Autumn is a wonderful time of year where nature really impresses with the gamut of colour that appears in the trees and hedgerows around us. We can happily enjoy a shuffle through the golden Autumn leaves without ever considering where these colours come from, but did you ever wonder – how do Autumn leaves change colour?
The Science Bit
As many people know, the lovely green of most leaves is caused by the pigment chlorophyll… green in colour (obviously) and capable of using sunlight to convert water and carbon dioxide into energy (sugar) for the plant.
However, when the sunlight hours fade coming into winter, so too does the chlorophyll in the leaves of trees, or, to be more precise, the pigment begins to degrade and is not replaced. Once the green colour is gone other pigments that are often present in the leaf come into view:
- carotenoids are pigments responsible for the yellow/orange colour of leaves.
- anthocyanins are responsible for the redder colour of leaves.
- tannins are responsible for the brown colour.
There is, within this pigmented system, a sense of hierarchy, at least in part.
The Colour Change
Once chlorophyll is reduced, what happens to the colour of the leaves?
- Carotenoids are the pigments responsible for the orange colour of carrots. If carotenoids are present in leaves their colour tends to dominate leaving the leaves yellowy and orange.
- In the absence of carotenoid, anthocyanin is the dominant pigment. Anthocyanin (the same pigment found in red onions, red grapes, red apples and red cabbage) is a natural pH indicator, meaning that it can change colour depending on the levels of acids or bases/alkali in its environment. At the beginning of Autumn the levels of sugar in the leaves tends to be quite high, increasing the acid levels in the leaves, this strengthens the red colour of Anthocyanin if it is present.
- At the end of Autumn the leaves die off and the levels of carotenoids and anthocynins die off too, leaving another pigment to dominate… and this is the brown pigment of tannin, the same pigment that gives a cup of tea its colour!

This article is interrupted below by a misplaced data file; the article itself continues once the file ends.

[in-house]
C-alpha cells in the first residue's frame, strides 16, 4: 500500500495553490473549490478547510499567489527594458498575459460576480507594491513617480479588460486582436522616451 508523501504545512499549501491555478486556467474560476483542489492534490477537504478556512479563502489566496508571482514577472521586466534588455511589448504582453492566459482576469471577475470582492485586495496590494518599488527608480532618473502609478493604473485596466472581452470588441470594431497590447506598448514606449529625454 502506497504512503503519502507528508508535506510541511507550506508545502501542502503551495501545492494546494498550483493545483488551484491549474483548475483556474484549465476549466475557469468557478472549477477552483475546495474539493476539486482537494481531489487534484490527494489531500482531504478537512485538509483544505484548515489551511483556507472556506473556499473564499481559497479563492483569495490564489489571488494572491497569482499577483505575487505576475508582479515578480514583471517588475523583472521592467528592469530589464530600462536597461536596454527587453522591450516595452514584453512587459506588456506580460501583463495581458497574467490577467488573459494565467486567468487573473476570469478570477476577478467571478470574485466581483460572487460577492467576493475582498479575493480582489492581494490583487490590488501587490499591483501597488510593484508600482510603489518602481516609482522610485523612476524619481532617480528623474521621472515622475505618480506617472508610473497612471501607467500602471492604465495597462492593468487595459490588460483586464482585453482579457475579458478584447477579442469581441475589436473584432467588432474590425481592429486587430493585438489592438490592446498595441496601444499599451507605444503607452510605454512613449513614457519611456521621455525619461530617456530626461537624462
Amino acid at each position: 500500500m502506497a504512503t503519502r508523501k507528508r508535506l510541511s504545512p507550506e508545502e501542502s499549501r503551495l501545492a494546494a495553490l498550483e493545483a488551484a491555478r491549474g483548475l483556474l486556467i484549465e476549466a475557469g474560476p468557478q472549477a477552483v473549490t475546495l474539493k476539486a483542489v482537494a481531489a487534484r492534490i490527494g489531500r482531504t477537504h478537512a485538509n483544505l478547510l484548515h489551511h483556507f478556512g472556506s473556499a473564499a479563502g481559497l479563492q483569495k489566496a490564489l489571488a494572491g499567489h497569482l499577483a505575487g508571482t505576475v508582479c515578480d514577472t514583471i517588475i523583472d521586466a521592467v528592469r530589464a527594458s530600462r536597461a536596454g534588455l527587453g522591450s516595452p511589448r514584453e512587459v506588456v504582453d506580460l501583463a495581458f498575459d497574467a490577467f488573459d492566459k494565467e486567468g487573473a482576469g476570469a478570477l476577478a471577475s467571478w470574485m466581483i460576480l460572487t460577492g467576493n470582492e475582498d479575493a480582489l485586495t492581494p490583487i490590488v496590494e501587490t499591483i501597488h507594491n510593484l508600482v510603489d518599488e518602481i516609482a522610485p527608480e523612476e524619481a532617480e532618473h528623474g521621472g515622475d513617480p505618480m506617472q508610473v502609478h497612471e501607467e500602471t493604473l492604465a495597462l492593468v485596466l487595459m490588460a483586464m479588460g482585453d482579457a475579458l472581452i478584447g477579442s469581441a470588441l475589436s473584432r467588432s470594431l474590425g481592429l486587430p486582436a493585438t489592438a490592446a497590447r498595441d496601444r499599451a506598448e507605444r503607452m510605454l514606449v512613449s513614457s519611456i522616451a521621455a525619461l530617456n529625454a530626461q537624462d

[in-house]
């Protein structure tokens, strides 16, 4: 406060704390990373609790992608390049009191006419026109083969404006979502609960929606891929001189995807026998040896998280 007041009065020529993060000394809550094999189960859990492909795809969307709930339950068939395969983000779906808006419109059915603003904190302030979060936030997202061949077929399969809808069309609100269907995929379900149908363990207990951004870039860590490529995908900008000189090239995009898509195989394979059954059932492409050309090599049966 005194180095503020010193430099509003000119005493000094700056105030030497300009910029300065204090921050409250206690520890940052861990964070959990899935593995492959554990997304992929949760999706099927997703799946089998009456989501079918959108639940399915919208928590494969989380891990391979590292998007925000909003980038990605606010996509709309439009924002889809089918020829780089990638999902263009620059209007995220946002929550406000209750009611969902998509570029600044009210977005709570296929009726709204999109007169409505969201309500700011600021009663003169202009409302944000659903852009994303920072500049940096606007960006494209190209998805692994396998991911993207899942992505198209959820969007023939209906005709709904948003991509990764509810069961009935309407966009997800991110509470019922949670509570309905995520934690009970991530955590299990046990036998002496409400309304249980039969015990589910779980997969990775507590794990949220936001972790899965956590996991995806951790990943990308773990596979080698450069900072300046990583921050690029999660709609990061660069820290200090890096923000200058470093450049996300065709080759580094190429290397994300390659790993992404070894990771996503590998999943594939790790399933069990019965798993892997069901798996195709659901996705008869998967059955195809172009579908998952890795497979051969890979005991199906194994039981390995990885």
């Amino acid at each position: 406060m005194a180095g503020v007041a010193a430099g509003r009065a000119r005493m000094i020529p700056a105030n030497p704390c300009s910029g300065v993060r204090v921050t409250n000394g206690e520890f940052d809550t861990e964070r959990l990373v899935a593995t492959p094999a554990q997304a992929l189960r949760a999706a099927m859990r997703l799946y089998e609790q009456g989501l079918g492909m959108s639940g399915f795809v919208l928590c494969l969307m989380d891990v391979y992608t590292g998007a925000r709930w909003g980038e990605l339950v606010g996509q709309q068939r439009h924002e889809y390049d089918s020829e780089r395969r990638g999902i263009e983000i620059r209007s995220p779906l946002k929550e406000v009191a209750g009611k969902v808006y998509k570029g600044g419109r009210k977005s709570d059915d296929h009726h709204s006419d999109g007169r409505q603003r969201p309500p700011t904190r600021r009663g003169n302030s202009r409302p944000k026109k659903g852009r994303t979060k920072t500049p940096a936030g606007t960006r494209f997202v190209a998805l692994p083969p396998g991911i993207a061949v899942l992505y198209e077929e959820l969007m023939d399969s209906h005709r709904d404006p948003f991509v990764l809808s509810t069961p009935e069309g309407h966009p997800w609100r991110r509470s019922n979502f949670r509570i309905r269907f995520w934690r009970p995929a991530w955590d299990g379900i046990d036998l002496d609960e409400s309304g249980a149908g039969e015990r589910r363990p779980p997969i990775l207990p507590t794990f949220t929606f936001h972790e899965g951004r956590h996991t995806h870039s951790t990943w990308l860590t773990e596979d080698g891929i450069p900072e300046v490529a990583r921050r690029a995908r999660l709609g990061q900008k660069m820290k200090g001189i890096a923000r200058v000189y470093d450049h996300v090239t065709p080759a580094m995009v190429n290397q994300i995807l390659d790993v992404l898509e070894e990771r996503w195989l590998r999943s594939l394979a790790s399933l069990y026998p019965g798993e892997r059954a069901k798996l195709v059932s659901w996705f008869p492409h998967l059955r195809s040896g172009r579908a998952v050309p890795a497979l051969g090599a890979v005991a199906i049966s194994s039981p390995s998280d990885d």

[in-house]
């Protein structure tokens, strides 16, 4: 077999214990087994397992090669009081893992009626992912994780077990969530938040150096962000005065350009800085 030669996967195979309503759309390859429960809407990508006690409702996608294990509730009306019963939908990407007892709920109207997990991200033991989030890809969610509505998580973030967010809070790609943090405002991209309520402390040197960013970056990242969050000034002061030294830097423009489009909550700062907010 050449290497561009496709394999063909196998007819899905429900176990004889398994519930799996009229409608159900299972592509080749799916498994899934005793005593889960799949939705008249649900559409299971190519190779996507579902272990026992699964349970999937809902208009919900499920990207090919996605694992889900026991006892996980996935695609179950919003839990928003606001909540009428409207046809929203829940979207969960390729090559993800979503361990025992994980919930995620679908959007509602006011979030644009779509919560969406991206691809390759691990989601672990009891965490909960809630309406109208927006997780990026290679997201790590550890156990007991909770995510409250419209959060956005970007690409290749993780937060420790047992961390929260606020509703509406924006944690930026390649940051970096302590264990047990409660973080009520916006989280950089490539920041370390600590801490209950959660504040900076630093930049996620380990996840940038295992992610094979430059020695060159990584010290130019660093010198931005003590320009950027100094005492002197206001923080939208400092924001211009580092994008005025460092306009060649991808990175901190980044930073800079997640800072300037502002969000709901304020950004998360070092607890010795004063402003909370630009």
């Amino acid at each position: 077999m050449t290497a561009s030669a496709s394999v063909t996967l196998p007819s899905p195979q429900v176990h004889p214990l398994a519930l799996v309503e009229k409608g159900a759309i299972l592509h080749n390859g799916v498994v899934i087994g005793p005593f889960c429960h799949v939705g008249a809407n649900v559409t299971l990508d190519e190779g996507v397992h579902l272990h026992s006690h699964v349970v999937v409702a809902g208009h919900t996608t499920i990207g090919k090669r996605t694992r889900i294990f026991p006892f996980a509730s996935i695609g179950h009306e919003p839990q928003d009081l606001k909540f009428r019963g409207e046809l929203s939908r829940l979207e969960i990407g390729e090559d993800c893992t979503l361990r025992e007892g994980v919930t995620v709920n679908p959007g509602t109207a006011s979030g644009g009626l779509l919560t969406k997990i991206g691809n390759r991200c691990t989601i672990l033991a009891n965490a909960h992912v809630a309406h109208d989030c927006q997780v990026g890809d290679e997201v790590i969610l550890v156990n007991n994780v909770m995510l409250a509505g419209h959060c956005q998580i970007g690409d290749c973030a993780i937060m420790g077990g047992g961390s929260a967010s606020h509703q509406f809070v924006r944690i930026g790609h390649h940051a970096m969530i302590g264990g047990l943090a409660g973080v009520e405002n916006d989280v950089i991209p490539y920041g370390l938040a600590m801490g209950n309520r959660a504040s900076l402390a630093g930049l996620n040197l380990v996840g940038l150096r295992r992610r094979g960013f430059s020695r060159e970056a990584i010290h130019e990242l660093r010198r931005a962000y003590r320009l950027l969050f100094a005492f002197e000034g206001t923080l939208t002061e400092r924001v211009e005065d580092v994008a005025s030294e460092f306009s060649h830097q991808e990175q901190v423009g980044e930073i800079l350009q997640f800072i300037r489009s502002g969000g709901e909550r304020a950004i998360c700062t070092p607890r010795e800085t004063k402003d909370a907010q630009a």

7 Factors that Influence Leaf Colour
So why do some places have really spectacular autumn displays while others fall a bit short?
1. The type and age of the trees.There are plenty of trees that really add some vibrant colour displays from yellow to red to purple. Acers (maple trees) are one very good example.
2. The type of soil the trees grow in influence the general health of the tree, its leaves and the final colour display. Nitrogen level and the overall acidity of the soil are two important factors.
3. The summer weather will also influence the colours seen in the autumn, too little or too much sun earlier in the year will reduce the display when the leaves change colour. Droughts and floods can also have a negative impact.
4. Sugar levels in the trees at the turn of the season can be a big factor in the colour of the leaves.
5. The levels of air and soil pollution will affect the health of the tree and the uniform colouration of the leaves. Some species of trees are more resistant to pollutants than others.
6. The weather conditions in Autumn are also obviously very important. The best colour displays are favoured by dry sunny autumn days and cool, crisp autumn nights.
7. How long the leaves stay on the trees… if the stormy winds arrive too early in the season the leaves may fall before we get to enjoy their full spectrum of beauty.
So next time you are crunching through those leaves you may wonder why you are suddenly thinking of carrots and cabbages and cups of tea!!!